The settlement agreement did not cover an interference. The agreement states its purpose in the last “Whereas” clause as “desir[ing] to effect a settlement of the litigations enumerated above, as well as settlement of certain other actual or potential disputes between them, defined with particularity in this Agreement.” Nowhere in the agreement is an interference-actual, potential, threatened, imminent, or otherwise-even mentioned, much less “enumerated” or “defined with particularity.” Further, the agreement specifically reserves the rights of the parties “to challenge the validity or enforceability of any United States patent or any foreign patent which is the subject of this Agreement.” Thus, the parties actually preserved their right to provoke a possible interference should one become necessary.
Medtronic's allegations of an imminent or threatened interference are likewise completely unsubstantiated. At all times relevant to the present dispute, the Code of Federal Regulations has defined an interference as a proceeding between parties that are claiming the “same patentable invention.” 37 C.F.R. §§ 1.601(i), 1.601(n) (2000). Medtronic introduced no credible evidence that the parties were claiming the same patentable invention. The evidence actually suggests the contrary. As explained earlier, Schneider added claims to a continuation of the ′129 patent that were largely copied from Yock's ′ 273 patent. These added claims did not include at least one substantive limitation from the claims in the ′273 patent, and so it is questionable whether the claims were for the same patentable invention. Ignoring that potential infirmity, we observe that the examiner rejected these claims over the prior art, and Bonzel subsequently cancelled the claims. Medtronic presents no argument that, after the cancellation of the “copied” claims, the parties were claiming the same patentable invention. We also note that the examiner responsible for the Yock applications was well aware of the Bonzel ′129 patent and the other Bonzel references and could have declared an interference if one was justified.
Pressing its imminent interference theory further, Medtronic alleges that ACS was trying to evade the one-year window of 35 U.S.C. § 135(b), and thus prevent an interference from being declared. Section 135(b) requires that “[a] claim which is the same as, or for the same or substantially the same subject matter as, a claim of an issued patent may not be made ․ unless such claim is made prior to one year from the date on which the patent was granted.” 35 U.S.C. § 135(b)(1) (Supp. V 1999). Medtronic argues that ACS delayed prosecution of the application that led to its ′233 patent until after the settlement and after Bonzel withdrew the claims he “copied” from Yock's ′273 patent. By doing so, Medtronic argues, ACS evaded the one-year period in which an interference can be declared between a pending application and an issued patent. Medtronic's logic escapes us. Even if ACS did delay, such delay would only have prejudiced ACS. The delay would have prevented ACS from copying claims from an issued patent in order to force an interference and, assuming that there was an interfering issued patent, the PTO would have been forced to reject ACS's claims. In re McGrew, 120 F.3d 1236, 1237-39, 43 USPQ2d 1632, 1634-35 (Fed.Cir.1997) (explaining that 35 U.S.C. § 135(b) does not override the basic tenet that the PTO cannot allow two patents to issue for the same invention). Accordingly, we reject Medtronic's argument.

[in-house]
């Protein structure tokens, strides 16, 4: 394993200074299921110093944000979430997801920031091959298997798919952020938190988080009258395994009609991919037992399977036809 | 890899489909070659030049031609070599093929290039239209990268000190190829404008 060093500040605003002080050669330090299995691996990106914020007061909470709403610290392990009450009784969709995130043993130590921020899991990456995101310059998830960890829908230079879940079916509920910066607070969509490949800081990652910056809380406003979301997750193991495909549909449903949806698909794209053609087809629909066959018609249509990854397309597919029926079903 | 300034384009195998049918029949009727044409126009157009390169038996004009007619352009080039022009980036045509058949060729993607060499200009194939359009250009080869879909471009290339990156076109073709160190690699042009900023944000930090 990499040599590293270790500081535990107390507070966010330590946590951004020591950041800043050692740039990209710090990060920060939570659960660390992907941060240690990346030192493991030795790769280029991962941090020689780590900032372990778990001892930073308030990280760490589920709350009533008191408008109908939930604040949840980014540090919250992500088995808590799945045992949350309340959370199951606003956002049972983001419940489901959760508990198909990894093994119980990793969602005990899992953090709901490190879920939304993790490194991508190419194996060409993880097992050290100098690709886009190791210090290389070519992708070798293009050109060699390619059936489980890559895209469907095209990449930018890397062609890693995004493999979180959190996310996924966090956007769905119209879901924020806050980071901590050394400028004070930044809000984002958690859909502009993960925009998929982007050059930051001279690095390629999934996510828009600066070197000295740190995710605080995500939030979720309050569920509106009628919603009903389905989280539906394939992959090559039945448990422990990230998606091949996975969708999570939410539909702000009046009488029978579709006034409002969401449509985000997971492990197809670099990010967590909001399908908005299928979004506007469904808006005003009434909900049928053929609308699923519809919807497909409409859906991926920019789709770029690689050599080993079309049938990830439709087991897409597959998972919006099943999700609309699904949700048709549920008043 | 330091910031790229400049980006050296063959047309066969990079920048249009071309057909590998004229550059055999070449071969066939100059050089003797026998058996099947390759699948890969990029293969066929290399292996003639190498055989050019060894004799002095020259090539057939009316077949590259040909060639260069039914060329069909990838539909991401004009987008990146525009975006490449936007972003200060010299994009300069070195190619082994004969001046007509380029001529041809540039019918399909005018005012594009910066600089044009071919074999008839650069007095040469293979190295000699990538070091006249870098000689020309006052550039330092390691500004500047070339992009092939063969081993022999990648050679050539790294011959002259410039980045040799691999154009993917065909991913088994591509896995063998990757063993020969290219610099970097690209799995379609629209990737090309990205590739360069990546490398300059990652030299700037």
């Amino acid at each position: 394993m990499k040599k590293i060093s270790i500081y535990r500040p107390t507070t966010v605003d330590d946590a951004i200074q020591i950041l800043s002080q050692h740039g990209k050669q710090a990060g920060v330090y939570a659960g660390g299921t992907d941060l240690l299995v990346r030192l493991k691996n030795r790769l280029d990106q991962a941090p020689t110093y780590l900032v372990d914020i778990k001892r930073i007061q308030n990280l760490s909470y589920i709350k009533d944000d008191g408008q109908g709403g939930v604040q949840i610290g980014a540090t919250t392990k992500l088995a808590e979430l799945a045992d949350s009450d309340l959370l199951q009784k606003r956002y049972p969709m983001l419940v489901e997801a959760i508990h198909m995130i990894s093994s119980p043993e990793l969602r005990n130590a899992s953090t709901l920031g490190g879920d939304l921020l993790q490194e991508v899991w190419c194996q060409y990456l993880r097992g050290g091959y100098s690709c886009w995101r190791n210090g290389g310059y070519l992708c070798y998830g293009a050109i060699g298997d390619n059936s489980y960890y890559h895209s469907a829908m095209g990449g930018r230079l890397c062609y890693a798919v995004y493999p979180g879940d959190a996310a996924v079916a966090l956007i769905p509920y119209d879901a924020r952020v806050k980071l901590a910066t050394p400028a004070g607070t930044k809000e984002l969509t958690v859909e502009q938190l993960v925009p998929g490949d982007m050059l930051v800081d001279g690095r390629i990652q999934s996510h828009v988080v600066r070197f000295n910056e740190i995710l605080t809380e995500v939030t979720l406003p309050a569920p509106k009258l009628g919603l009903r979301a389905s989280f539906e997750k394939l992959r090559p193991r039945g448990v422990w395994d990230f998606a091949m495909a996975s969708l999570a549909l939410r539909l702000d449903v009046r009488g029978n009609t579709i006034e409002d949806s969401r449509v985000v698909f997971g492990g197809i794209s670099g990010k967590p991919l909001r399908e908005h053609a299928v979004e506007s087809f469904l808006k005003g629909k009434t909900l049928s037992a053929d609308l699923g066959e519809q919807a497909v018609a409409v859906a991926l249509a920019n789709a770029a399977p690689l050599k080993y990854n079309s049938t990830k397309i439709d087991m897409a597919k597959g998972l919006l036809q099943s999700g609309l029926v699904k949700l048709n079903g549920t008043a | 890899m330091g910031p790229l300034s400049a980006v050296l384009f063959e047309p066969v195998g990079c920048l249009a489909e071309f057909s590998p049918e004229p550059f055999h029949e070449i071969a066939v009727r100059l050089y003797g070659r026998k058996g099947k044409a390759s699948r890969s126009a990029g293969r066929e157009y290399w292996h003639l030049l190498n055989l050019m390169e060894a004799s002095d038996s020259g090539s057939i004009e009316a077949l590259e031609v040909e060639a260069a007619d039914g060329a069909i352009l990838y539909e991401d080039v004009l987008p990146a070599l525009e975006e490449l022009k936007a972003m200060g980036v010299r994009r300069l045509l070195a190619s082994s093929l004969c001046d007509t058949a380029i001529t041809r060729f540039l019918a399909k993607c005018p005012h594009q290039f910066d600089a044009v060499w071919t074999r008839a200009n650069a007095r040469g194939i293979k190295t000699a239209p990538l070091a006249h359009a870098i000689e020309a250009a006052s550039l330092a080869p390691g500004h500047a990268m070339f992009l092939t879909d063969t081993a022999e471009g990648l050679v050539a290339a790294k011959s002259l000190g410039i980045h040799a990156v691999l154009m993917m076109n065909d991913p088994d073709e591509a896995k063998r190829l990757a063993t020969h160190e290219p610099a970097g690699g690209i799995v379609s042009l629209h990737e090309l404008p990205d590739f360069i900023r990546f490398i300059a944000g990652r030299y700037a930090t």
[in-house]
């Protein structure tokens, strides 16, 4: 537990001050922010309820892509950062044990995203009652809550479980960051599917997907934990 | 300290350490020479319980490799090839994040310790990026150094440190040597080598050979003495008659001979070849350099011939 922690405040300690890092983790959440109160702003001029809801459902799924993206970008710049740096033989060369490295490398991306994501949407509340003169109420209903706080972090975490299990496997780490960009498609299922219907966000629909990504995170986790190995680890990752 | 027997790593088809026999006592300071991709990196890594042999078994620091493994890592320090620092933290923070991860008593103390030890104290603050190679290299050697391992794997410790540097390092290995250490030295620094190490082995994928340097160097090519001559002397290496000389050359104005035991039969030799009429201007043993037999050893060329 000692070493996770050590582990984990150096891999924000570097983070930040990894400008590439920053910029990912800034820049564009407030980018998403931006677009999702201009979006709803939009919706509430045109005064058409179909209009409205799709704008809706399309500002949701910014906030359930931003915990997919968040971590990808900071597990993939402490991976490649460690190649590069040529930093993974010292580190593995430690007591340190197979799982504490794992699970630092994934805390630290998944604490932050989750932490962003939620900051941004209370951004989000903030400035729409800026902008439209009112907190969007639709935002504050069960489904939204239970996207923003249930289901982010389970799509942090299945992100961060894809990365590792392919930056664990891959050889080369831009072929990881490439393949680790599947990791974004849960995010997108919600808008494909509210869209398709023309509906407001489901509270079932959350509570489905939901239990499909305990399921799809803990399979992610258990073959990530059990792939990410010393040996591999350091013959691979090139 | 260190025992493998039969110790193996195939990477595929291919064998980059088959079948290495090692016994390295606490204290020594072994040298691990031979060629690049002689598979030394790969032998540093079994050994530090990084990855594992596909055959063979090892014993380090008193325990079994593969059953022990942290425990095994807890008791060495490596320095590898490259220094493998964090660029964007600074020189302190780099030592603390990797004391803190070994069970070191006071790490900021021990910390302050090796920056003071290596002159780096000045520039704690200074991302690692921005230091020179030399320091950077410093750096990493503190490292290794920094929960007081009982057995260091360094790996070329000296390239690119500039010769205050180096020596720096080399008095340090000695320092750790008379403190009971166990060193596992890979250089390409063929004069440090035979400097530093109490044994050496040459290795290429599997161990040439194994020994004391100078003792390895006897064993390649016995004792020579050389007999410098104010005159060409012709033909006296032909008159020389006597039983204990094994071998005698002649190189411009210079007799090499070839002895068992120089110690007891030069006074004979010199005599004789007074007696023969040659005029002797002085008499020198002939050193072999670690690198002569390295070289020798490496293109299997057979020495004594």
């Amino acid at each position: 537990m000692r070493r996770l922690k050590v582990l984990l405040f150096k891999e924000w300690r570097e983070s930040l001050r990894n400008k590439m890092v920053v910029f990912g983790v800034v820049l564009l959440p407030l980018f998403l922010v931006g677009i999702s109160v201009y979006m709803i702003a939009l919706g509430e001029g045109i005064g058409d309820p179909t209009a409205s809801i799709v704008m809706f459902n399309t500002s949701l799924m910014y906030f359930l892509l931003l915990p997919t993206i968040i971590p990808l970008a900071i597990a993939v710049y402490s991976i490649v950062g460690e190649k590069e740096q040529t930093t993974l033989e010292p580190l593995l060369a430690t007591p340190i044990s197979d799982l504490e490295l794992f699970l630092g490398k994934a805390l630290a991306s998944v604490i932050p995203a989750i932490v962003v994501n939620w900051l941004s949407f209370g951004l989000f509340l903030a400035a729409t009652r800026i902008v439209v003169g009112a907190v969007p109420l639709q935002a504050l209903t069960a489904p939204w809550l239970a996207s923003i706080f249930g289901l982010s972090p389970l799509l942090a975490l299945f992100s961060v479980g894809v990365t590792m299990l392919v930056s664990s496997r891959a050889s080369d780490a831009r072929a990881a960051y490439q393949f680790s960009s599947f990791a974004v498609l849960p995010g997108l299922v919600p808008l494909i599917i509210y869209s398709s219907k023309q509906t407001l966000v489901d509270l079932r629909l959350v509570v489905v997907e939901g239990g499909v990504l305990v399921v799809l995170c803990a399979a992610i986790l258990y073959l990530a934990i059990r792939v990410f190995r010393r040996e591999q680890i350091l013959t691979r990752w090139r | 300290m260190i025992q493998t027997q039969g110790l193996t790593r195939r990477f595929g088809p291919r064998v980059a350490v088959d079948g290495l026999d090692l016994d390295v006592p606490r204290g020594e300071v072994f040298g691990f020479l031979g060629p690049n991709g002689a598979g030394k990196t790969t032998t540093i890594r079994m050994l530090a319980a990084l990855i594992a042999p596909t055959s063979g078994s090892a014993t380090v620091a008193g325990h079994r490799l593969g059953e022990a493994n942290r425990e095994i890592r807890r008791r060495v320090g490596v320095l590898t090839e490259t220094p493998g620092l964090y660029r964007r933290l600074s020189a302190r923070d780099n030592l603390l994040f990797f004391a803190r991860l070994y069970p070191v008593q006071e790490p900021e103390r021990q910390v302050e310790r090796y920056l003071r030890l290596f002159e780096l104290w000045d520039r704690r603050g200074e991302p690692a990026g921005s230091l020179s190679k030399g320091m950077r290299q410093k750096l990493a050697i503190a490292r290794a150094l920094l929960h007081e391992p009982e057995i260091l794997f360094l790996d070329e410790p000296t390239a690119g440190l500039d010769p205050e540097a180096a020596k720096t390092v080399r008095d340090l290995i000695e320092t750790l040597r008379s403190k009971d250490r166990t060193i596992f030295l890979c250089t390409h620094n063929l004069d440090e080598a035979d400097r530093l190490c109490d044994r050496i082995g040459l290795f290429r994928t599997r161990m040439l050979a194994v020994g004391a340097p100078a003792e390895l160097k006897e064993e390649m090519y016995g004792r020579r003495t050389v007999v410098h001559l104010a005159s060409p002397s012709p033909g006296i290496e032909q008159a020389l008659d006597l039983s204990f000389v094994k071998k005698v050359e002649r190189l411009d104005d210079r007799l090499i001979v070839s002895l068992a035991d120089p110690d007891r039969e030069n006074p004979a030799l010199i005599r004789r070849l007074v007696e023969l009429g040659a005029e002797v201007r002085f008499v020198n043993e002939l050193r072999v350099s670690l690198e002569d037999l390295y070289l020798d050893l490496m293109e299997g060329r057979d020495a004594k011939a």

Medtronic's allegation that ACS took inconsistent positions regarding the effect of various references is also unsubstantiated. We have reviewed the record and agree with the district court that ACS's positions regarding the Bonzel references and the Nordenstrom reference were not inconsistent. Yock's position was, consistently, that neither the Bonzel references nor Nordenstrom disclosed a shortened guidewire lumen that also remained within the guiding catheter.
Regarding an intent to deceive, Medtronic argues that ACS's intent should be inferred based on the alleged materiality of ACS's alleged misconduct. As noted, we have already determined that Medtronic failed to make a showing that ACS engaged in material misconduct. As a result, the basis for the inference Medtronic wishes us to draw is missing. And Medtronic provides no independent showing of intent. Accordingly, Medtronic has failed to carry its burden with regard to intent.
Medtronic also makes a collateral attack on the finding of no inequitable conduct, alleging that the district court abused its discretion by not permitting discovery into the negotiations surrounding the settlement agreement between ACS and Schneider. As to discovery matters, we have held that Federal Circuit law applies when deciding whether particular written or other materials are discoverable in a patent case, if those materials relate to an issue of substantive patent law. In re Spalding Sports Worldwide, Inc., 203 F.3d 800, 803, 53 USPQ2d 1747, 1750 (Fed.Cir.2000); Truswal Sys. Corp. v. Hydro-Air Eng'g, Inc., 813 F.2d 1207, 1212, 2 USPQ2d 1034, 1038 (Fed.Cir.1987). In the present case, a determination of the materiality of the settlement agreement implicates the substantive patent issue of inequitable conduct. We therefore review the district court's refusal to permit discovery into the settlement negotiations under Federal Circuit law. Decisions concerning discovery matters are reviewed by this court under the abuse of discretion standard. Heat & Control, Inc. v. Hester Industries, Inc., 785 F.2d 1017, 1022, 228 USPQ 926, 930 (Fed.Cir.1986); Cygnus Therapeutics Sys. v. ALZA Corp., 92 F.3d 1153, 1161 n. 2, 39 USPQ2d 1666, 1672 n. 2 (Fed.Cir.1996). In light of Medtronic's failure to show the materiality of the settlement agreement and, hence, the relevance of the evidence it would be seeking in discovery, we discern no abuse of discretion. Additionally, we are mindful, as was the district court, of the policy in favor of protecting settlement negotiations from being admitted as evidence, thus serving to encourage settlements. See Fed.R.Evid. 408; 23 Charles Alan Wright & Kenneth W. Graham Jr., Federal Practice and Procedure § 5302 (1980) (discussing Rule 408 and the policies it promotes).